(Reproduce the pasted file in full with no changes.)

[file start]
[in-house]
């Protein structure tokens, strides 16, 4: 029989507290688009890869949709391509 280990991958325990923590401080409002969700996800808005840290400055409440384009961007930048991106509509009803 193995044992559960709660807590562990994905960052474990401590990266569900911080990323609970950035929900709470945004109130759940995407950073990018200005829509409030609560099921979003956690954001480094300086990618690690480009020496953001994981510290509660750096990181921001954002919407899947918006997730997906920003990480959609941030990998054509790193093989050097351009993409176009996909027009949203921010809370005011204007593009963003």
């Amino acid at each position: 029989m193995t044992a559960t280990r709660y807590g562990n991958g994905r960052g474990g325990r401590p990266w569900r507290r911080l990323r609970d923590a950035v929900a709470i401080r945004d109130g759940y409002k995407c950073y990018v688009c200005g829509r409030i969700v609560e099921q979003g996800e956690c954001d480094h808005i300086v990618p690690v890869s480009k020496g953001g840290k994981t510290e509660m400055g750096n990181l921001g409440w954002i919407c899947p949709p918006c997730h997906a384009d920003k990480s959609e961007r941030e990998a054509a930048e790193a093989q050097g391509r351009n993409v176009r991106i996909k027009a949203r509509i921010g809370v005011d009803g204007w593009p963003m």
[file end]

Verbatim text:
[in-house]
């Protein structure tokens, strides 16, 4: 029989507290688009890869949709391509 280990991958325990923590401080409002969700996800808005840290400055409440384009961007930048991106509509009803 193995044992559960709660807590562990994905960052474990401590990266569900911080990323609970950035929900709470945004109130759940995407950073990018200005829509409030609560099921979003956690954001480094300086990618690690480009020496953001994981510290509660750096990181921001954002919407899947918006997730997906920003990480959609941030990998054509790193093989050097351009993409176009996909027009949203921010809370005011204007593009963003």
């Amino acid at each position: 029989m193995t044992a559960t280990r709660y807590g562990n991958g994905r960052g474990g325990r401590p990266w569900r507290r911080l990323r609970d923590a950035v929900a709470i401080r945004d109130g759940y409002k995407c950073y990018v688009c200005g829509r409030i969700v609560e099921q979003g996800e956690c954001d480094h808005i300086v990618p690690v890869s480009k020496g953001g840290k994981t510290e509660m400055g750096n990181l921001g409440w954002i919407c899947p949709p918006c997730h997906a384009d920003k990480s959609e961007r941030e990998a054509a930048e790193a093989q050097g391509r351009n993409v176009r991106i996909k027009a949203r509509i921010g809370v005011d009803g204007w593009p963003m």